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Headsup: Animation For Your Home Video Enjoyment

There’s a lot of stuff that comes out, wanting you to snag them. Take this as your quick reference guide that will help you with answering the all important question: Should I spend my money on it? If you find the info here to be of use, do us a favor and purchase stuff from Amazon through us. Especially if you were going to buy the stuff anyway. That gives us kickbacks, which help pay for things. Like the server. And coffee. And therapy. Thanks.

Family Guy: It's a Trap Blu-Ray
Legend of the Guardians Blu-Ray
Shrek: The Whole Story Blu-Ray

[ad#rightpost]Family Guy has completed their run at the original trilogy (I’m sure the prequel parodies are in the works) with It’s a Trap!. Yes, I know “We aren’t doing any more, folks” is on the back of the Blu-Ray, but you should believe that just like you should believe that Lucas won’t ever do the third trilogy. Anyway, this appears to be an hour-long episode but from what I can tell (my viewing of American television is limited–and online sources seem a bit confused on the subject themselves) it’s exclusive to DVD and Blu-Ray…for now. And I haven’t been a fan of the show since it resurrected, so I’m admittedly biased in my feelings on this thing. You get a commentary, an animatic of the episode, two animatics getting turned into full animation, and other very small bits and bobs. The Blu-Ray comes with a DVD copy and digital copy, and is $7 more than the straight DVD version. Die hards will want to grab this–or for people who want to complete their parody trilogy set–but people like myself should give it a pass. (Click here to buy it from Amazon.)

Legend of the Guardians: The Owls of Ga’Hoole (my Wayhomer review here) is out on Blu-Ray from Warner Brothers. Looking back on it now it reminds me a lot of Tron: Legacy: good but more visually entertaining than anything else. And this is stunning–I almost wish they had sent the 3D version, because seeing this on the big screen was pretty awesome. But it’s decent enough and good story-wise for kids while old folks like us can marvel at the CG. The Blu-Ray comes with a “Maximum Kid Mode” commentary hosted by Soren, which branches off to talk about owls in the real world as well as two games. There’s the titular story about the Guardians, art galleries, a music video and an eco-friendly featurette. Own it? Well, I think the DVD‘s out of the question because of the impressive video and the quality you want to watch it at. As to Blu-Ray vs. Blu-Ray 3D…can’t speak to it directly because they didn’t send me the 3D. But what I can say is that getting the 3D version for a future viewing (you know you’ll eventually own a 3D-ready system, face it) is worth the extra $5 if the quality is there. (Click here to buy the Blu-Ray from Amazon; click here for the Blu-Ray 3D)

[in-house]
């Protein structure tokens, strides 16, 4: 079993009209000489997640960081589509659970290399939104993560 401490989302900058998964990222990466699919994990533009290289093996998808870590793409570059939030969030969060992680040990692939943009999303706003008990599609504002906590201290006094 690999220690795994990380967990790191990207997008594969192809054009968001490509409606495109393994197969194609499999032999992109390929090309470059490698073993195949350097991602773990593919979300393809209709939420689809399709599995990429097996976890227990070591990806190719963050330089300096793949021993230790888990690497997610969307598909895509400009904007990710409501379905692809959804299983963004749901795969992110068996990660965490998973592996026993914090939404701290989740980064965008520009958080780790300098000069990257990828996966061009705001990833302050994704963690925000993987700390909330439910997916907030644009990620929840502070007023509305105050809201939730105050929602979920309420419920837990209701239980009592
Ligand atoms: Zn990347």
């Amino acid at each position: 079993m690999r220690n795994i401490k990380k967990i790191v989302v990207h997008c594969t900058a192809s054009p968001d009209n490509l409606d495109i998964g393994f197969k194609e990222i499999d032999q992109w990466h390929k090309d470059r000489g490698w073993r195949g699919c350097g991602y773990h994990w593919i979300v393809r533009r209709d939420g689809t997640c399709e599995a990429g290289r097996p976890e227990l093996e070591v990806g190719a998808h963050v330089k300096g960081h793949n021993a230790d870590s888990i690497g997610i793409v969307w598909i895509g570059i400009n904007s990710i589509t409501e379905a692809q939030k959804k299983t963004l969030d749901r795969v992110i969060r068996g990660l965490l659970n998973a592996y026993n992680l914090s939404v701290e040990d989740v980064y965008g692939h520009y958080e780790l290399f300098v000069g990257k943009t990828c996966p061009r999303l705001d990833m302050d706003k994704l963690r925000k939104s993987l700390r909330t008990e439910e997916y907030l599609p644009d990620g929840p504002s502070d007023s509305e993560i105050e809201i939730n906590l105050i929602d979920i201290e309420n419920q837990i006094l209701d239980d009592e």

Shrek: The Whole Story encompasses the complete Shrek saga (so far at least–like with Seth MacFarlane, I think they’ll go back to the well in some fashion, beyond just the Puss n Boots feature film). I wasn’t privy to all the previous releases, but from what I can tell the majority of the original features made their way here. There’s four commentary tracks (two for Shrek 2 and none for Shrek the Third), deleted scenes, the “Karaoke Dance Party,” interviews and then one major new bit: an “Animator’s Corner” picture-in-picture feature that takes you through every aspect of the production. There’s also a series of interactive maps of the action, letting you delve into the various locations used. The Shrek fan will want this set–but if you just want the films in Blu-Ray, this is your only shot at it–at the moment, anyway. The third film had previously hit hi-def, but not the first two. And at $8 extra to get Blu-Ray over DVD, that’s just $2 a film. So. Pretty simple math, I think. I know your concern might be: are they going to hit me with something later that I will need to double-dip for? And I’m thinking no, not for a while. Not until Shrek 5 at least. (Click here to buy it from Amazon.)

Archer: The Complete Season One DVD
The Dukes: The Complete Series DVD
The Ricky Gervais Show: The Complete First Season DVD